The Sniper's Room: Final comments
I haven't posted a diary entry yet, so here it is.
I'm fairly satisfied with how this Pyweek went. Even though time was tight as usual, I was comfortable with the general idea since the beginning and I had the schedule and the scope of the game in check, which is something that most of the time does not happen. I didn't have time to balance it though, and I also wanted to add some sound effects but I ran out of time. I only had the levels in within the last two hours of the deadline, and I only did a full test of the game one hour from the deadline. I received a comment that it would be nice to see the rooms at the end of the game, and that was in the original plan but I had to scrap it due to time. I was also thinking of having more features to help identify the room, but in the end I'm glad I scrapped that because it made things simpler. (I find that simple is usually good in Pyweek, at least for me, so that's what I try to aim for.)
If you're familiar with my Pyweek history, you know that I'm always trying to implement a single idea that I haven't seen before, so it's always hard to measure how fun it is. Most of the time, due to the time constraint, I just test it myself, so I'm never sure about how fun it is. Your comments help in this aspect and I'm glad that some of you had fun! I understand that it might get boring as a few commented: a reason this may happen is that it is a bit of a waiting game, and most of the time you're just paying attention to a few windows waiting for something to happen. I thought however that it would be nice to do a slower-paced game compared to my previous entry, where you had to react every couple of seconds. In fact, if you've been following my games you'll see that I tend to go back and forward between fast-paced games and slow-paced games.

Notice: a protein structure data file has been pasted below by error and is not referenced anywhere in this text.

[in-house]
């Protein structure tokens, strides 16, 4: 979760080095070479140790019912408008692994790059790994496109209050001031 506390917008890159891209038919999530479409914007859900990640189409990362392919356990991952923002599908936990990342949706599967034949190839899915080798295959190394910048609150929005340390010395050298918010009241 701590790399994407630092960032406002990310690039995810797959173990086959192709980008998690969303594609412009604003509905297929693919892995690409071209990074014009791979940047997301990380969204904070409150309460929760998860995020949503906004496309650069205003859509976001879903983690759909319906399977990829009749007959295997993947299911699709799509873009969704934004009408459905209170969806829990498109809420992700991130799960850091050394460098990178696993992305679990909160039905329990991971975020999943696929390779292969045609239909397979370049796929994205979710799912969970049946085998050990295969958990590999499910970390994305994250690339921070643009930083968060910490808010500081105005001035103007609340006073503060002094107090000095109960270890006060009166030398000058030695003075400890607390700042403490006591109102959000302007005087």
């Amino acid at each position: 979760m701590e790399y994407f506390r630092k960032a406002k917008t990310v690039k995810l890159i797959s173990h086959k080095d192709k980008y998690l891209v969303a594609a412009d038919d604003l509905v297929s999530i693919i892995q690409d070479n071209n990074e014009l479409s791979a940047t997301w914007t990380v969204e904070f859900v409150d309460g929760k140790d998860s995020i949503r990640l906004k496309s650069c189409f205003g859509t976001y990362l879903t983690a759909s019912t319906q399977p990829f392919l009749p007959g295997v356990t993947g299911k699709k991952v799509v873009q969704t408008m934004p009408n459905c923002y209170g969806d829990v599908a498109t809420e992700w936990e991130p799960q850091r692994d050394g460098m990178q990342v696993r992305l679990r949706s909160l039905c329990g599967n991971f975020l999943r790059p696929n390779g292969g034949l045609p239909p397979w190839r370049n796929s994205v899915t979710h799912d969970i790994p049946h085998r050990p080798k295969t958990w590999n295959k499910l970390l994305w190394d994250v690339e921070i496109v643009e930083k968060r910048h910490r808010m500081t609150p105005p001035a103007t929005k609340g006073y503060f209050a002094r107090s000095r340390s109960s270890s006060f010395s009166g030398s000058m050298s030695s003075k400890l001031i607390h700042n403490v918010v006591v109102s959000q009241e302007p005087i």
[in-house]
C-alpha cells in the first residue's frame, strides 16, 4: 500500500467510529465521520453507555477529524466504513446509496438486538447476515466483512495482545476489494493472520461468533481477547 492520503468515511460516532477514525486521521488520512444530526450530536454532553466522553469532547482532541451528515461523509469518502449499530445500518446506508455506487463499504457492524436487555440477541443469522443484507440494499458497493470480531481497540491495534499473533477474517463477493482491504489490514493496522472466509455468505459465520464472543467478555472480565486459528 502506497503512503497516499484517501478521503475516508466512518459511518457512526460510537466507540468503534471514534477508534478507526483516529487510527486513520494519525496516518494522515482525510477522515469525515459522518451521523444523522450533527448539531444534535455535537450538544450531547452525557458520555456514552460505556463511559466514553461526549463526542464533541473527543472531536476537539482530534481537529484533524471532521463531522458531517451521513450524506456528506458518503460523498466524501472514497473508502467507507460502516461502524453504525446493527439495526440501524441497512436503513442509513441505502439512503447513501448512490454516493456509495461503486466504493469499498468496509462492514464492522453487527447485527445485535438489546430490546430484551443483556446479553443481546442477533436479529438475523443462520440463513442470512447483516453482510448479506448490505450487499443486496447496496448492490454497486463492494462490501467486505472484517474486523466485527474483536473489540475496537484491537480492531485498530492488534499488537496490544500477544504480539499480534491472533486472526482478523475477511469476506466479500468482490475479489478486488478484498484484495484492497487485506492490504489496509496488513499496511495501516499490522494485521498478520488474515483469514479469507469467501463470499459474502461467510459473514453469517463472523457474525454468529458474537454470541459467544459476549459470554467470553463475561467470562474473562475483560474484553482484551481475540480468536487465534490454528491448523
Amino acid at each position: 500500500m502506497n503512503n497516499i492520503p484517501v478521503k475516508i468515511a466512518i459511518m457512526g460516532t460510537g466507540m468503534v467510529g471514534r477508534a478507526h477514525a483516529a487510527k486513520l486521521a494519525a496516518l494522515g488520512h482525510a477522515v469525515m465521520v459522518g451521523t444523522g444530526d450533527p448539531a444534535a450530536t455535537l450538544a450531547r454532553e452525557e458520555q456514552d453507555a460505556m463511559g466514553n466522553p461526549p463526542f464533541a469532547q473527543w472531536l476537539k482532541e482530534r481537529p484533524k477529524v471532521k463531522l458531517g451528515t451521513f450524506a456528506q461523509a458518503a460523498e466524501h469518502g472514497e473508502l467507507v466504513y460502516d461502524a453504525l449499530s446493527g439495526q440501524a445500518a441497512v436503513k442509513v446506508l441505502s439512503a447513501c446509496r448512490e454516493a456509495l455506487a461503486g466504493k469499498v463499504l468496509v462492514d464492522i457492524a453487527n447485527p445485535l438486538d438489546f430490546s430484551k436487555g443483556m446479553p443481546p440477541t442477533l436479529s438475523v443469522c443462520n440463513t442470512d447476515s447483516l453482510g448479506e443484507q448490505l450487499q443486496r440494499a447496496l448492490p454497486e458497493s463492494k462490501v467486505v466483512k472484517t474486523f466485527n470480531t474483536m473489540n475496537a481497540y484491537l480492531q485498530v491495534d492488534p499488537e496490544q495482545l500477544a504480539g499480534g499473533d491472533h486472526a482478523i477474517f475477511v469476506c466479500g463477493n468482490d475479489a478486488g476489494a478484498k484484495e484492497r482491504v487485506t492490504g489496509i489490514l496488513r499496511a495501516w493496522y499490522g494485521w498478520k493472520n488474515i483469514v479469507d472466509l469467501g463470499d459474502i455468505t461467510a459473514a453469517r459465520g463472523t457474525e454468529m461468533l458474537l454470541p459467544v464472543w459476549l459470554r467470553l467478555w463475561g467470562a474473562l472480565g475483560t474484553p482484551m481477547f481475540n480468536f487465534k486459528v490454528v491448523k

I personally like this idea because it mixes three different elements. There is a bit of logic, a bit of perception, and a bit of chance. I can't think off the top of my head of any game that blends these three elements together, though I'm sure it exists. I'd say however that the logic part is very superficial: the challenge of the game is obtaining as much information as possible by paying attention, and crossing off rooms once you have that information is very easy. The chance element wasn't planned from the beginning, but I realized at the end that it was kind of exciting to take the best guess, and I thought it fit well with the game. But even this chance element has a little bit of logic to it: you can think of certain windows to be more likely than others based on their locations and the ones you crossed off (e.g. if the sniper is in a room with 3 windows, and there is a cluster of two windows separated from the rest, chances are that that is not the room).
I appreciate a lot your comments (especially those who take the time to go into details) and thanks to Richard for hosting yet another Pyweek. Congratulations to the winners and to everyone else who completed a game: it is always an achievement to complete a game in such a short time frame. See you next time!